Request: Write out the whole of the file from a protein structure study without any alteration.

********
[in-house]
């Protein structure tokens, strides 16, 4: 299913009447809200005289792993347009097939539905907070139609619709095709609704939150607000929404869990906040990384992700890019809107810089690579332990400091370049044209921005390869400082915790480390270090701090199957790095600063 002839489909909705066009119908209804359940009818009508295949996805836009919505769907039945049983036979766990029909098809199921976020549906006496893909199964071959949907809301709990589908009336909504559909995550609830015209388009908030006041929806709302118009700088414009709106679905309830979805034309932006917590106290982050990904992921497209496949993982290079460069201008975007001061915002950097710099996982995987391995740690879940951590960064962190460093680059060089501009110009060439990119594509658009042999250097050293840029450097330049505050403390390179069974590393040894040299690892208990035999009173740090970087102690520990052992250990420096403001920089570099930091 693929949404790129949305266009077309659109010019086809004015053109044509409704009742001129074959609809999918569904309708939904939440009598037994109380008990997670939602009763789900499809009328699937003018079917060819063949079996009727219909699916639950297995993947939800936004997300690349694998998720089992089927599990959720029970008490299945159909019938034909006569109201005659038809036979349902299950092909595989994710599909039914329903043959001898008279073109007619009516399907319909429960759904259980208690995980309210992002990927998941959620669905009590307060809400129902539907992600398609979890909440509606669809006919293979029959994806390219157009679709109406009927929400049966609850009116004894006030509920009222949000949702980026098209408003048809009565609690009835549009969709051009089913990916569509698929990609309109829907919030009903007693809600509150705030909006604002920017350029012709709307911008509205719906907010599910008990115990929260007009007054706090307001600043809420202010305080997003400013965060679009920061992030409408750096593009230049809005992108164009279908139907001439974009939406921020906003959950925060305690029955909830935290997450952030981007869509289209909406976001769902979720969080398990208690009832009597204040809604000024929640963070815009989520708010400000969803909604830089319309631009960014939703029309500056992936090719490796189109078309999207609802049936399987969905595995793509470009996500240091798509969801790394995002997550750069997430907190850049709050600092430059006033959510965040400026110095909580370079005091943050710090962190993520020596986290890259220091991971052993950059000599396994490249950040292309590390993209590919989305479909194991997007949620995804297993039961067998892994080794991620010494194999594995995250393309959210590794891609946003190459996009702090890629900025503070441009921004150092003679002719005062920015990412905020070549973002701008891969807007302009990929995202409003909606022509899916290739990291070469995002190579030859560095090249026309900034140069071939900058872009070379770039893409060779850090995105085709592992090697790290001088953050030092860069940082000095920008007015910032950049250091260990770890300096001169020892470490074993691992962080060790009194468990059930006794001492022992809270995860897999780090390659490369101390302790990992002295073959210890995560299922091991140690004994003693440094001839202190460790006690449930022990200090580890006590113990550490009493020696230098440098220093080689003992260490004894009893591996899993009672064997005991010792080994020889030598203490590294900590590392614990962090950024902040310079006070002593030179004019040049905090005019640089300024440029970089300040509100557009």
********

[in-house]
């Protein structure tokens, strides 16, 4: 299913009447809200005289792993347009097939539905907070139609619709095709609704939150607000929404869990906040990384992700890019809107810089690579332990400091370049044209921005390869400082915790480390270090701090199957790095600063 002839489909909705066009119908209804359940009818009508295949996805836009919505769907039945049983036979766990029909098809199921976020549906006496893909199964071959949907809301709990589908009336909504559909995550609830015209388009908030006041929806709302118009700088414009709106679905309830979805034309932006917590106290982050990904992921497209496949993982290079460069201008975007001061915002950097710099996982995987391995740690879940951590960064962190460093680059060089501009110009060439990119594509658009042999250097050293840029450097330049505050403390390179069974590393040894040299690892208990035999009173740090970087102690520990052992250990420096403001920089570099930091 693929949404790129949305266009077309659109010019086809004015053109044509409704009742001129074959609809999918569904309708939904939440009598037994109380008990997670939602009763789900499809009328699937003018079917060819063949079996009727219909699916639950297995993947939800936004997300690349694998998720089992089927599990959720029970008490299945159909019938034909006569109201005659038809036979349902299950092909595989994710599909039914329903043959001898008279073109007619009516399907319909429960759904259980208690995980309210992002990927998941959620669905009590307060809400129902539907992600398609979890909440509606669809006919293979029959994806390219157009679709109406009927929400049966609850009116004894006030509920009222949000949702980026098209408003048809009565609690009835549009969709051009089913990916569509698929990609309109829907919030009903007693809600509150705030909006604002920017350029012709709307911008509205719906907010599910008990115990929260007009007054706090307001600043809420202010305080997003400013965060679009920061992030409408750096593009230049809005992108164009279908139907001439974009939406921020906003959950925060305690029955909830935290997450952030981007869509289209909406976001769902979720969080398990208690009832009597204040809604000024929640963070815009989520708010400000969803909604830089319309631009960014939703029309500056992936090719490796189109078309999207609802049936399987969905595995793509470009996500240091798509969801790394995002997550750069997430907190850049709050600092430059006033959510965040400026110095909580370079005091943050710090962190993520020596986290890259220091991971052993950059000599396994490249950040292309590390993209590919989305479909194991997007949620995804297993039961067998892994080794991620010494194999594995995250393309959210590794891609946003190459996009702090890629900025503070441009921004150092003679002719005062920015990412905020070549973002701008891969807007302009990929995202409003909606022509899916290739990291070469995002190579030859560095090249026309900034140069071939900058872009070379770039893409060779850090995105085709592992090697790290001088953050030092860069940082000095920008007015910032950049250091260990770890300096001169020892470490074993691992962080060790009194468990059930006794001492022992809270995860897999780090390659490369101390302790990992002295073959210890995560299922091991140690004994003693440094001839202190460790006690449930022990200090580890006590113990550490009493020696230098440098220093080689003992260490004894009893591996899993009672064997005991010792080994020889030598203490590294900590590392614990962090950024902040310079006070002593030179004019040049905090005019640089300024440029970089300040509100557009």